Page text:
Explores ‘Zero Tolerance’ in the art world at a show

Explores ‘Zero Tolerance’ in the art world at a show

ISTANBUL - Hürriyet Daily News
Explores ‘Zero Tolerance’ in the art world at a show Şener Özmen may be seen or perceived as one of the most controversial artists in Turkey because of his “bold” creations and the way he chooses to reflect his art. He is living in Diyarbakır and tries to reflect its life and artistic creation. Living in Diyarbakır is like a gift for Özmen; even though the art world believes that being away from the center and in the periphery means being away from the art world, Özmen proves the opposite.

“Diyarbakır is the center of this region. I think the perception and the understanding of ‘distance’ is a notional approach. Half of my heart lies in Istanbul and half lies in Diyarbakır,” he said.

On the other hand, for an artist like Özmen, being away from the center does not mean being away from Mecca. His latest exhibition at Pilot Gallery proves this very well.

In “Zero Tolerance,” Özmen reveals his thoughts on the art world, how it evolves and how people tolerate or do not tolerate each other.

He also criticizes being an artist and how he is perceived by other people in the art world, particularly in the piece titled “Optic Propaganda.” Özmen likes to use his own appearance in his work, and while this adds humor to his works it also drives the audience to question the artist as a human being. In the photography piece “Optic Propaganda,” Özmen wears a suit designed with poşu (a regional headscarf) patterns, and he is shown as a “leader” - a man giving orders. This is a criticism of the perception of him in the art scene, as many important characters and curators in Istanbul consider him to be eastern Turkey’s art “leader.” While mocking this perception, Özmen also criticizes himself.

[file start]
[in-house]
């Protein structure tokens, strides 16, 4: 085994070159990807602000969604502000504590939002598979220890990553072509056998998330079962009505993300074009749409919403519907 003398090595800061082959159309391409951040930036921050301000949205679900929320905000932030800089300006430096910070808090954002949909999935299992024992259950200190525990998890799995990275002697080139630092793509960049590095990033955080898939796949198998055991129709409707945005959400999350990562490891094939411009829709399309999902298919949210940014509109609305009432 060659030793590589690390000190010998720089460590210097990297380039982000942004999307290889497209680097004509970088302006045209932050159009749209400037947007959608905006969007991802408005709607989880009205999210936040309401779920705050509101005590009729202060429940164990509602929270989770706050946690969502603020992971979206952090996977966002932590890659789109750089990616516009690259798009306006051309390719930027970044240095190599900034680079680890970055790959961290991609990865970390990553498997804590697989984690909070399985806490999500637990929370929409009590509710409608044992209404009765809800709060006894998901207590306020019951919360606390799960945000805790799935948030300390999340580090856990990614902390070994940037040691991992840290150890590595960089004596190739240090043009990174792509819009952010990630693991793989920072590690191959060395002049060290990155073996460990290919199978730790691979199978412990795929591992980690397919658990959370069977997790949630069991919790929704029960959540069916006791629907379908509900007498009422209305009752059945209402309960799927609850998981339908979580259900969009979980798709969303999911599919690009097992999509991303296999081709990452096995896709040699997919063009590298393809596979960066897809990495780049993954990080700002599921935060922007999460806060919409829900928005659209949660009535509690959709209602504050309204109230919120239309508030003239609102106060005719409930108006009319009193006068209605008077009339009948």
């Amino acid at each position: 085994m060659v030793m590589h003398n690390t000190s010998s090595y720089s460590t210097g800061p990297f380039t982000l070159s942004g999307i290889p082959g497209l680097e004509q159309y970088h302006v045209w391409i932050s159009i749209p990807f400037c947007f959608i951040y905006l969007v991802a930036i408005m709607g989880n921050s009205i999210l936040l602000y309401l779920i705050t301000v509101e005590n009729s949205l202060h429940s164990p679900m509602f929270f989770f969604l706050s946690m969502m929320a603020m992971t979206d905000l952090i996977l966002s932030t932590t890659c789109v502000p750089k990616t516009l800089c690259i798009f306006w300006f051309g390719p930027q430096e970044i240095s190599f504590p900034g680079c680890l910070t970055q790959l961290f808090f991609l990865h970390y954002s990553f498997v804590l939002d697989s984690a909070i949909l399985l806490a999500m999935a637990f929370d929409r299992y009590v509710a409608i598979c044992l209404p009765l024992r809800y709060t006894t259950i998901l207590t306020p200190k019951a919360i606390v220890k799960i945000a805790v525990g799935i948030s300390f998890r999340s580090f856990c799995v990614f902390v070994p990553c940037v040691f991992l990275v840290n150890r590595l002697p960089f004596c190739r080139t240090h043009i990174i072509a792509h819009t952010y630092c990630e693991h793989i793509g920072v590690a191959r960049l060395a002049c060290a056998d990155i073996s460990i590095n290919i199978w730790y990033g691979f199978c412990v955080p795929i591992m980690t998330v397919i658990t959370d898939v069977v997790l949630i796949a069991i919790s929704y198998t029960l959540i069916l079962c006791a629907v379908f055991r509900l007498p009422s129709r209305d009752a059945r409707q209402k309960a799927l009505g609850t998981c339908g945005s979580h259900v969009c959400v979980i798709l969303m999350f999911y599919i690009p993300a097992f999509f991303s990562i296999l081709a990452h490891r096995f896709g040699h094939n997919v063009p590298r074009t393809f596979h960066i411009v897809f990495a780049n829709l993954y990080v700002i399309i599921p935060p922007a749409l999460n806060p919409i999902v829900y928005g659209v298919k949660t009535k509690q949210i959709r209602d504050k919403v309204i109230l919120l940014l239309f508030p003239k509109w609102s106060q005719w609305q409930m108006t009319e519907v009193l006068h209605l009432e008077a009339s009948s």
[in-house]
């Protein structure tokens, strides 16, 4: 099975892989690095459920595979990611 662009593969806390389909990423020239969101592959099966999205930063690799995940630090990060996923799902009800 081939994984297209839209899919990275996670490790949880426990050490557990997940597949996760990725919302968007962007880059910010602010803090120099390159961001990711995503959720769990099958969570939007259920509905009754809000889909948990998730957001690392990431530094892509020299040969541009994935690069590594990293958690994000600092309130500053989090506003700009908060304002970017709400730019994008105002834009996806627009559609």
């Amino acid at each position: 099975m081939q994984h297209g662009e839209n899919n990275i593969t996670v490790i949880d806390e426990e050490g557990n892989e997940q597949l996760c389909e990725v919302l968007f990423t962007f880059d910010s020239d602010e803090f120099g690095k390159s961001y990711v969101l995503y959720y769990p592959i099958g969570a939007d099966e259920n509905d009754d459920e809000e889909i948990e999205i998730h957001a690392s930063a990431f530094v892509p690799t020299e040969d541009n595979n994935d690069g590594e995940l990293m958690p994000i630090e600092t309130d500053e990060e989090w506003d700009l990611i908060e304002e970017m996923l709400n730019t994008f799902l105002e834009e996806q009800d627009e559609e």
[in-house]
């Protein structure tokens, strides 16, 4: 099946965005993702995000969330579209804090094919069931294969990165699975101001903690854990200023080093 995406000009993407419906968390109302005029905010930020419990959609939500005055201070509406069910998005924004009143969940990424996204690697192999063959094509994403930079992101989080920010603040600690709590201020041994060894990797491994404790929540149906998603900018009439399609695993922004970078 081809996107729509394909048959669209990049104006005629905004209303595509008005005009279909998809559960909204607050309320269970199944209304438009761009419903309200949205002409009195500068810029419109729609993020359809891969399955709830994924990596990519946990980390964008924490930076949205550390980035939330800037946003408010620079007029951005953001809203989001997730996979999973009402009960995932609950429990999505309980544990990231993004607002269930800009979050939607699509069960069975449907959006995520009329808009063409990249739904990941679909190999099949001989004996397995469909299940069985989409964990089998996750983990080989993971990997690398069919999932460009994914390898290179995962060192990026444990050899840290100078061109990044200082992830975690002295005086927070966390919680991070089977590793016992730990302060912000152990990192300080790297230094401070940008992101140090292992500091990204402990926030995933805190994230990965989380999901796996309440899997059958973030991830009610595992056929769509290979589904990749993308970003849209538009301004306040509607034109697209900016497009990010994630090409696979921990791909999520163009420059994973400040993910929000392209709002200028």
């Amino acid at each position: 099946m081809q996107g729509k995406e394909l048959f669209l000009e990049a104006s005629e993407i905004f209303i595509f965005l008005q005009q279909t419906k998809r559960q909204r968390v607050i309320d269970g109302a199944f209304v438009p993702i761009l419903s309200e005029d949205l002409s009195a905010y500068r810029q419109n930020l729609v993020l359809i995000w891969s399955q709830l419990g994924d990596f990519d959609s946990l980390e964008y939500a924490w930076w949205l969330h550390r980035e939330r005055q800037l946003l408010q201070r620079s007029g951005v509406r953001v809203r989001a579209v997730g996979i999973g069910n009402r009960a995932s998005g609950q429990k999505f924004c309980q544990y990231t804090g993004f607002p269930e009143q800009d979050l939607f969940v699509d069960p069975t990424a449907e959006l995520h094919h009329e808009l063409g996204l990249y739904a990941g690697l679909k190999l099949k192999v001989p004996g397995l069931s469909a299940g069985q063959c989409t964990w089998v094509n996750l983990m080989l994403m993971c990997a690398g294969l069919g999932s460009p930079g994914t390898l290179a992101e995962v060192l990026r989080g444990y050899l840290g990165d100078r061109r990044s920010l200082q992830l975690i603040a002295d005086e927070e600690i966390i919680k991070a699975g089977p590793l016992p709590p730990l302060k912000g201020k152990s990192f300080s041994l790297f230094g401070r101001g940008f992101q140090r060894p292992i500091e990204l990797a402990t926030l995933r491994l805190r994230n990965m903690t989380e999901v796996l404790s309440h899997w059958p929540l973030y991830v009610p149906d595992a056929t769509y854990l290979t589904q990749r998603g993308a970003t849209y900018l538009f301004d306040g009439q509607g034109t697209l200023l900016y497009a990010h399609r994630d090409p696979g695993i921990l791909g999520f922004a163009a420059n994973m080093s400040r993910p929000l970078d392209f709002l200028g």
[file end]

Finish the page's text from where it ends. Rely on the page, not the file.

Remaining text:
Another work at the exhibition, the portrait of an artist as a white rose, is also a work focusing on Özmen himself.

Explores ‘Zero Tolerance’ in the art world at a show

The suit that Özmen created from poşus is related to Joseph Beuys’s work
‘Felt Suit,’ which he created during the 1970s.

However, the most interesting approach in Özmen’s show is the criticism in his approach to the art world. The name of the exhibition also refers to this, as Özmen tries to investigate whether people are tolerant of each other in the art world. While one piece asks: “Is it possible that he can affect the art world from where he stands?” in another work he writes: “Museum workers are immortal.”

“I am a conceptual artist. All the pieces in my exhibition are a part of my conceptual art journey. The suit that I created from poşus is related to Joseph Beuys’s work ‘Felt Suit,’ which he created during the 1970s,” he said.

When Özmen writes: “Museum workers are immortal,” he is referring to all museum workers. “Rather than approach art as an area of expertise, I approach art as a lifestyle,” he said.

 According to Özmen, self-criticism is a must, as it helps the artist not repeat him or herself. “Repetition is one of the most important issues in our contemporary art world,” he said.

Artist as writer

Özmen is also a writer. When asked if his writing practice ever affected his artistic creation, he said: “My writing practice and the visual creation may watch each other, or we can say they are in favor of each other.” He is thus keeping both practices in balance.

Özmen’s artistic works reflect his love of writing. The “fake” newspaper that he created is full of mocking news. In it, he once again criticizes the art world and also raises the question of how we read and perceive things. Every single word of the newspaper and its mise-en-page belongs to Özmen, and in this way he proves that he is a versatile artist - a hard thing to achieve in the art world.